Since I have been told many times by the trolls that infest our social platforms that I need to ‘get a life’ because I am not a ‘mara simpatika mingħajr pretensjonijiet’, I decided to spoil the little life I’ve got and sit through the prime minister’s appearance on troll-central’s favourite television channel this morning. I don’t know why it took him till the morning to emerge after yesterday’s momentous events that saw his predecessor’s wing man put in the slammer. I bet he needed to lie down after a major dizzy spell. Or maybe he needed to get his ducks in a row. Reader, you will see that it is the latter.
Joking aside, it is very telling that Robert Abela chose to remain silent yesterday. It was a watershed moment in this country’s history, no matter one’s stripes, and it merited a presser by the leader of the country. But then, to be honest, the leader of the country has been in jail since November 2019, so giving a press conference while you’re waiting for one of your buddies to join you in the clink would create some scheduling problems in Yorgen Fenech’s prison social diary.
But I digress. For those thinking ‘what’s the big deal that Abela spoke about yesterday’s events this morning’, let me remind you of the alacrity with which he called a press conference, barely one month into the pandemic, and at prime time to boot, to lead a lynch mob against Repubblika for having the temerity to demand answers from his government about the plight of migrants stranded between sea and sky. This tragedy was eventually called the Easter Massacre by the international press.
It’s not that Abela and his scriptwriters (I use this term very loosely) needed time to come up with a statement. As we saw this morning, all they needed was to wheel out the usual platitudes of ‘the institutions are working’, a bunch of whataboutisms and a few wooden gestures that would make Pinocchio proud.
Abela sounded like a troll, didn’t he? That was the sharp observation of a dear friend and activist who had decided to get a life too. The only motivation behind this morning’s appearance by our troll in chief is to arm his troll army with a new narrative. And lo and behold, the little elves got to work including the Big Troll himself, the 2019 Person of the Year for Corruption and Organised Crime. Din hija l-għaqda nazzjonali, għidlu lill-president! Do you get it now why Abela didn’t emerge from his cave until this morning? He was checking in with his master in Burmarrad. That must have been quite a long phone call. Doesn’t it remind you of another night when Keith Schembri spent the night with Muscat in Burmarrad the evening before he was arrested? They’re so transparent we can see right through them.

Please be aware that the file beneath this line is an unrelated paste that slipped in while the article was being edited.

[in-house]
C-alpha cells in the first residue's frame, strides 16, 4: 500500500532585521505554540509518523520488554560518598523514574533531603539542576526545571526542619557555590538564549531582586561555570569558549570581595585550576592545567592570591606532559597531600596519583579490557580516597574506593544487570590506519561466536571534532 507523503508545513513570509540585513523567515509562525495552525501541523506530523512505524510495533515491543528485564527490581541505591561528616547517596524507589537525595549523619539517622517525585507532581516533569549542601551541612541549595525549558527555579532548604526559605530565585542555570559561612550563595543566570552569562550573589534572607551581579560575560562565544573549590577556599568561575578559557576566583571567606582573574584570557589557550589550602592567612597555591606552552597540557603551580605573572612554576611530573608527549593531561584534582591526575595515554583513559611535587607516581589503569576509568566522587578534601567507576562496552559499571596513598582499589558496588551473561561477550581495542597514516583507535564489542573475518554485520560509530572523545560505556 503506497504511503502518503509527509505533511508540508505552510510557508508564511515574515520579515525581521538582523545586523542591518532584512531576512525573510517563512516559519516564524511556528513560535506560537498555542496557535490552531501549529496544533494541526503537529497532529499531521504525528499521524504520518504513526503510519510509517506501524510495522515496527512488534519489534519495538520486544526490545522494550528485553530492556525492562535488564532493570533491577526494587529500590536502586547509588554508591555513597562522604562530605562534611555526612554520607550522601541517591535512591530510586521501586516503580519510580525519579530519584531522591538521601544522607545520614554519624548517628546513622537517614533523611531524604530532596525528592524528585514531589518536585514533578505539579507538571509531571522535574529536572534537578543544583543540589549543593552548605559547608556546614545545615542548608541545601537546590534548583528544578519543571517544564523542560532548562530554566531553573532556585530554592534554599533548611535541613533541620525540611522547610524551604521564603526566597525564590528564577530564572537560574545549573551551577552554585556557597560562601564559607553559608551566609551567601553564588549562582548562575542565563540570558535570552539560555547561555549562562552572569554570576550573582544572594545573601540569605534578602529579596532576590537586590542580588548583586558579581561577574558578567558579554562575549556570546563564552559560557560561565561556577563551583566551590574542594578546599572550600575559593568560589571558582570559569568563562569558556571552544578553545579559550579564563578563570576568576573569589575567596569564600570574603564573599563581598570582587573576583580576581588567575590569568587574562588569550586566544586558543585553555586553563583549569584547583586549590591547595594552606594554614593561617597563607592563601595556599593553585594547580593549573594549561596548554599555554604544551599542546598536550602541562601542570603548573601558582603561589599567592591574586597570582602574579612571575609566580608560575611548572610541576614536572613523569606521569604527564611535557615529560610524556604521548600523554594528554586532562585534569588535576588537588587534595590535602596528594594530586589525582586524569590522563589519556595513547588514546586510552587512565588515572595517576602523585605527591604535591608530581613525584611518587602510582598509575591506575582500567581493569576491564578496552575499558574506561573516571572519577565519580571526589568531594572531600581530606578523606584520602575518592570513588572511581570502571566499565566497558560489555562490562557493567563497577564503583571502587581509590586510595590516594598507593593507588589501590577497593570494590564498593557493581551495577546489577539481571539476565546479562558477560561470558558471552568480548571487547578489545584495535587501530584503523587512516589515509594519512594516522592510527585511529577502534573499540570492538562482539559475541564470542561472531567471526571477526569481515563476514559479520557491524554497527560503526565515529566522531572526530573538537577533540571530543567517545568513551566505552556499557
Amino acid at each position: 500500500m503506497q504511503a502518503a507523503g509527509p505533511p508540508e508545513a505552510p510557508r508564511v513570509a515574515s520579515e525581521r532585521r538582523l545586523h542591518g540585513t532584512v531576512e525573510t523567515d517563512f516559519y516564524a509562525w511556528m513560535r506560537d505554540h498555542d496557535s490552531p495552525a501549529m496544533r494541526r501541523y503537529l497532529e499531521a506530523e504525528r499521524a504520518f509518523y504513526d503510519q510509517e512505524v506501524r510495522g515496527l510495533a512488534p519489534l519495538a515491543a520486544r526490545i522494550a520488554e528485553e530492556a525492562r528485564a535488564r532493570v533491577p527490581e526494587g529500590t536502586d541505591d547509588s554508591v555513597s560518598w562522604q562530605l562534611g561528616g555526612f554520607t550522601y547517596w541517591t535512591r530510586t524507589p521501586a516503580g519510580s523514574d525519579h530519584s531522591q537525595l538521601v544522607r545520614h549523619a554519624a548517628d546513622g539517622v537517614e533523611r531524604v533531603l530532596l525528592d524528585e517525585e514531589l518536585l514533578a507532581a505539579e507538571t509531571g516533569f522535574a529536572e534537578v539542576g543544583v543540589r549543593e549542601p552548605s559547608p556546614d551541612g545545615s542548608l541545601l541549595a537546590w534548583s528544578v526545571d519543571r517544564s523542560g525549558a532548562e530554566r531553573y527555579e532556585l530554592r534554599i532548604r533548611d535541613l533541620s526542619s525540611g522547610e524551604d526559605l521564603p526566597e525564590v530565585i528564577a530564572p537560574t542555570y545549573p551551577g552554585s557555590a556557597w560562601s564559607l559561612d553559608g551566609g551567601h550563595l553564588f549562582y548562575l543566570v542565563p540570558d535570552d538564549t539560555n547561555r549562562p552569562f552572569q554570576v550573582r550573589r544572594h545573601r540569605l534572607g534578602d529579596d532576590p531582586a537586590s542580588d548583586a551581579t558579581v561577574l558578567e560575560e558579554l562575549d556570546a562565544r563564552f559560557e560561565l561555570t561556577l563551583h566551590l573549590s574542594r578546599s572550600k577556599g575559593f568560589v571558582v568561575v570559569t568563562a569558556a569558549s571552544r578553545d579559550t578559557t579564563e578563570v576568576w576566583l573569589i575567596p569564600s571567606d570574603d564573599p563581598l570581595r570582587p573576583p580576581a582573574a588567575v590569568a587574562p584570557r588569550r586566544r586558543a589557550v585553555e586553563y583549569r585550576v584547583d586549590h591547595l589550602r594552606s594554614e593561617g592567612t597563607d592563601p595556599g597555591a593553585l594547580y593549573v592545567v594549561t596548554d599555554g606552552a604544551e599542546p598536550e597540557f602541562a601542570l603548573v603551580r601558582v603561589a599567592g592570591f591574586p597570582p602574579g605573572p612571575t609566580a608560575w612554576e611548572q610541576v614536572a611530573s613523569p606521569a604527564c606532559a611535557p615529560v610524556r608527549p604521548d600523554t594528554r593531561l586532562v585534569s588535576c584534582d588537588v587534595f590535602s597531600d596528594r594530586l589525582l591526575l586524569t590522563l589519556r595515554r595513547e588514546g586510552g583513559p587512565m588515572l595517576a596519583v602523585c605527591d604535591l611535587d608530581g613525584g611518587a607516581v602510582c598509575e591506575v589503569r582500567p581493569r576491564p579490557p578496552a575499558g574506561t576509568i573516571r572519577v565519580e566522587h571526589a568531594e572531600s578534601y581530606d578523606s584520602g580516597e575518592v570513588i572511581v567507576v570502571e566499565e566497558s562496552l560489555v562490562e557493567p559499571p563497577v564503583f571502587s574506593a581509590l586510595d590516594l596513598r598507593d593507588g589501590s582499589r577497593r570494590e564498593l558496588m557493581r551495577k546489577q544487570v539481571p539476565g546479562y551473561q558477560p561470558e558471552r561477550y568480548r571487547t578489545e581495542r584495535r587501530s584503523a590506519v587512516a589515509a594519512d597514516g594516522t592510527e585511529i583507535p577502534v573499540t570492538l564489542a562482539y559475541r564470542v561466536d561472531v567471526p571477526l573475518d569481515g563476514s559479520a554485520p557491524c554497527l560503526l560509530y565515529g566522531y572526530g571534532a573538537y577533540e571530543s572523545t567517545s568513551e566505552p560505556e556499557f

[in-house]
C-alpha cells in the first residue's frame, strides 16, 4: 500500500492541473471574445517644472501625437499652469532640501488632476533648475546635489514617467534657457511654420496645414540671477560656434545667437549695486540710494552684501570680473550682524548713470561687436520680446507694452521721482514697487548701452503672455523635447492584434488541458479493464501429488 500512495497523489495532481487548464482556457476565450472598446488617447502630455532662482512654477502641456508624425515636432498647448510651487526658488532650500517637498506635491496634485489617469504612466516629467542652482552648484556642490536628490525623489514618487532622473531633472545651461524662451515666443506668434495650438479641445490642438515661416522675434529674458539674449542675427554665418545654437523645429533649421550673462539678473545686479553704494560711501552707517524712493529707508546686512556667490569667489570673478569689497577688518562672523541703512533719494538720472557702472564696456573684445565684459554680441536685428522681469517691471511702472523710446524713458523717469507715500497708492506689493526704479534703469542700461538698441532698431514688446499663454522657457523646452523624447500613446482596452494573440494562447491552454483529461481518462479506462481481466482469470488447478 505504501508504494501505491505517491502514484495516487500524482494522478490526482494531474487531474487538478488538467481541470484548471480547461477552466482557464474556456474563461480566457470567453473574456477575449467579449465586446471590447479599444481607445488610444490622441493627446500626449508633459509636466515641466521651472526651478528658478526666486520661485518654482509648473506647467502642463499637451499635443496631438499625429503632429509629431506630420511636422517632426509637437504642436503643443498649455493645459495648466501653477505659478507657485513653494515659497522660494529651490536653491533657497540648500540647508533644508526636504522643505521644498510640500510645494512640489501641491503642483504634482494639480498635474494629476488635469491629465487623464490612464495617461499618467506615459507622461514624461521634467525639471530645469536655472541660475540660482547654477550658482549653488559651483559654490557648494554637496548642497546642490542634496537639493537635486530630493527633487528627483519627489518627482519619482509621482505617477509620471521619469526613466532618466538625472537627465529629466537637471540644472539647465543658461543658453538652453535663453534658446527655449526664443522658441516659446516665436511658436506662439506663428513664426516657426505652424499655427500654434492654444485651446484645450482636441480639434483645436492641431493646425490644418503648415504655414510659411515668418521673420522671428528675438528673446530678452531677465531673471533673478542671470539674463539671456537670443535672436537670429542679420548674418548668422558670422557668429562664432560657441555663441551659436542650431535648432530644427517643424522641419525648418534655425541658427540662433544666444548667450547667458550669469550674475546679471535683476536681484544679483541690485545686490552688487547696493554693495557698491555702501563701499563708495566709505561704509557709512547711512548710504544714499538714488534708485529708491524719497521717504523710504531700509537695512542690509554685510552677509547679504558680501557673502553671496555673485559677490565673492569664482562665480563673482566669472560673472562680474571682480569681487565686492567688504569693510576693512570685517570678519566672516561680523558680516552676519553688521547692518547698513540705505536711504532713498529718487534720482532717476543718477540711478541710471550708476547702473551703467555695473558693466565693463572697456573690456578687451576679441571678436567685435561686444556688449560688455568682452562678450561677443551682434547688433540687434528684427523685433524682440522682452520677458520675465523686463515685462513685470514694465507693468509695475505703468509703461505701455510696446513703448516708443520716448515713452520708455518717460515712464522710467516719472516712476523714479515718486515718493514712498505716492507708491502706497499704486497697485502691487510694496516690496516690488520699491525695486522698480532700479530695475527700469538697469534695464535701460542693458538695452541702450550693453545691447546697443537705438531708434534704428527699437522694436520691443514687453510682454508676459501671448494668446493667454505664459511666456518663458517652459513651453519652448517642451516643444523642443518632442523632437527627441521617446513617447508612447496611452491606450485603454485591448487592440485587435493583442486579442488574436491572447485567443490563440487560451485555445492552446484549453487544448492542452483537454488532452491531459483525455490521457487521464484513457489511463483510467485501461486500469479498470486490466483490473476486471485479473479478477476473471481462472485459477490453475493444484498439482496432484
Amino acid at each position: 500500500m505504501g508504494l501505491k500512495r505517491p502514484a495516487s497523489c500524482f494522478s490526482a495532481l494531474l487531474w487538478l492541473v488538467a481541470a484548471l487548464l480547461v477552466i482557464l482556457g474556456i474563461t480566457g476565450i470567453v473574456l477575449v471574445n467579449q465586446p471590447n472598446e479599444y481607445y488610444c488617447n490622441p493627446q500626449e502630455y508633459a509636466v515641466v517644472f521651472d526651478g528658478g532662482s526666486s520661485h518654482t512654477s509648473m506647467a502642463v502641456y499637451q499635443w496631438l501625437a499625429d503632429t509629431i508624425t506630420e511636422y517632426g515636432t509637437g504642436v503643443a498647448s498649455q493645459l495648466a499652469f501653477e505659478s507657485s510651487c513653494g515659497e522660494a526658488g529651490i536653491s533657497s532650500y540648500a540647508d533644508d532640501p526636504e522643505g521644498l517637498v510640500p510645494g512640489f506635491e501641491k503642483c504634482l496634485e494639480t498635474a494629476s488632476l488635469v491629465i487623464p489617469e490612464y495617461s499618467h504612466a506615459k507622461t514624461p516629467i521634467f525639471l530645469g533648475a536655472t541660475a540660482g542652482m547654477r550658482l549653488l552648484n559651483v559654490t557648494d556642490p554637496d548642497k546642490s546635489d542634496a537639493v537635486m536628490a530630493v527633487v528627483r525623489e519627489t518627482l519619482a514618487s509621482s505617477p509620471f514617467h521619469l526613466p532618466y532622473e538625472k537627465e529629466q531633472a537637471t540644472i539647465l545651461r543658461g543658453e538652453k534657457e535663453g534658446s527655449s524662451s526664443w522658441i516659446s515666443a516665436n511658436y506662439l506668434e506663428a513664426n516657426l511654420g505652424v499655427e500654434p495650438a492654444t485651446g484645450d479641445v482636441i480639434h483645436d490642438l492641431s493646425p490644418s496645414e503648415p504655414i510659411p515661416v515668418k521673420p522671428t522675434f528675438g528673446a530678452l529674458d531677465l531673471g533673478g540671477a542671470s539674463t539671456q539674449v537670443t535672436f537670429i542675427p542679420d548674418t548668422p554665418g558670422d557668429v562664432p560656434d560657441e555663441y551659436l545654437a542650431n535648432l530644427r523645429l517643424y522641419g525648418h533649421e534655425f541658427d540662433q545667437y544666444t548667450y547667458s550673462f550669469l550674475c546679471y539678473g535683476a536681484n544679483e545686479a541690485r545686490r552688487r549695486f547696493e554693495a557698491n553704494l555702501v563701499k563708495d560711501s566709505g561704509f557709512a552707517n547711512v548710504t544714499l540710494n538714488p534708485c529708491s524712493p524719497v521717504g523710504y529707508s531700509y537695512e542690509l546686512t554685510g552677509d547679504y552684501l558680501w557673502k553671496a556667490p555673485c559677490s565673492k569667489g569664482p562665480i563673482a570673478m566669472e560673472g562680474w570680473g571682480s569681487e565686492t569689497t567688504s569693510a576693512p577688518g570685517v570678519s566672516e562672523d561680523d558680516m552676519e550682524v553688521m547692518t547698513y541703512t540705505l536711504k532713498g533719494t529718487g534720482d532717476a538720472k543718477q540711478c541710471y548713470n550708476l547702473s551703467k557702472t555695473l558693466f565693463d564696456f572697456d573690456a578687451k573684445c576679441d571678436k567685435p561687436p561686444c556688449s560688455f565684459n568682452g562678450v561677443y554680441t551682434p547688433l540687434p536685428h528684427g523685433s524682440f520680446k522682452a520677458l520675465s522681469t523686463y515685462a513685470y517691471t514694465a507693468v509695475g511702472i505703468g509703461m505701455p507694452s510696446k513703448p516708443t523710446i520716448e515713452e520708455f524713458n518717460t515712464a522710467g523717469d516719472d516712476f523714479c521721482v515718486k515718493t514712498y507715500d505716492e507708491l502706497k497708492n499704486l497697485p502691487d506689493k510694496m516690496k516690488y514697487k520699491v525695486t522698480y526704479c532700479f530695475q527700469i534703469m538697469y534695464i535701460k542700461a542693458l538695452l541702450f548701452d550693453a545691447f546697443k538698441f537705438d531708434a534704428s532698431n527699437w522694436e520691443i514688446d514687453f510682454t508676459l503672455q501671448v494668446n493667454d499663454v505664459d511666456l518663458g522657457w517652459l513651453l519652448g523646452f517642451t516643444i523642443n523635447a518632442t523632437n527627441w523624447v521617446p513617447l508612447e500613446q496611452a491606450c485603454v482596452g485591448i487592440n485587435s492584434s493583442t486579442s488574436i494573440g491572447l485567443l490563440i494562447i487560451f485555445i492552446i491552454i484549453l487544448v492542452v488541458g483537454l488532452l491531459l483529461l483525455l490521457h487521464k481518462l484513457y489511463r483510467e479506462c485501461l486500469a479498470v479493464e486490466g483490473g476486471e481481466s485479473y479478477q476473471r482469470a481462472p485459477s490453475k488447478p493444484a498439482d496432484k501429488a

Hang on just a second, reader, don’t you think that Joseph Muscat’s Facebook post is not the usual exercise in bluster and hot air? It was feeble. I could smell the fear. The Artful Dodger must be feeling the heat. There was a festival being broadcast on state TV while the drama was unfolding in the courtroom yesterday but the only singing that concerns him is the one by canaries. It must be tough to be the Muscats of Azerbaijan right now.
The Continuity Duo can troll us as much as they like but they cannot spoil yesterday for us. While I was watching the, now iconic, footage of Keith Schembri being driven into prison, I recalled another momentous night when Schembri was first released from arrest during that long interminable night in front of Castille. We felt robbed then. We felt vindicated now. Because Daphne was right.
Yesterday felt cathartic. We watched, mesmerised. We couldn’t believe our eyes. Some of us clapped, jumped up and down, slapped tables, startled pets. Had a drink (or two) and toasted Daphne. Some of us cried. I know I did. I cried for a life that was taken before she could see all this unravel.
Daphne would have smiled at all the women who seemed to take centre stage yesterday.
The assistant police commissioner Alexandra Mamo, the head of the Economic Crimes Unit, who, contrary to her predecessor, didn’t sleep on the files, but went after some holy cows without fear or favour and arraigned them;
The magistrate, Charmaine Galea, who, if truth must be told, as is expected on this blog, wasn’t expected to deny bail, but she dug her heels in and parried all the arguments from the defence and did what she thought was best;
The formidable state prosecutor Dr Elaine Mercieca Rizzo, who wouldn’t take drama from the defence and told Schembri’s lawyer: ”This is not ‘the justice of Keith Schembri’. It is the same justice for all”. Did you whoop? I did!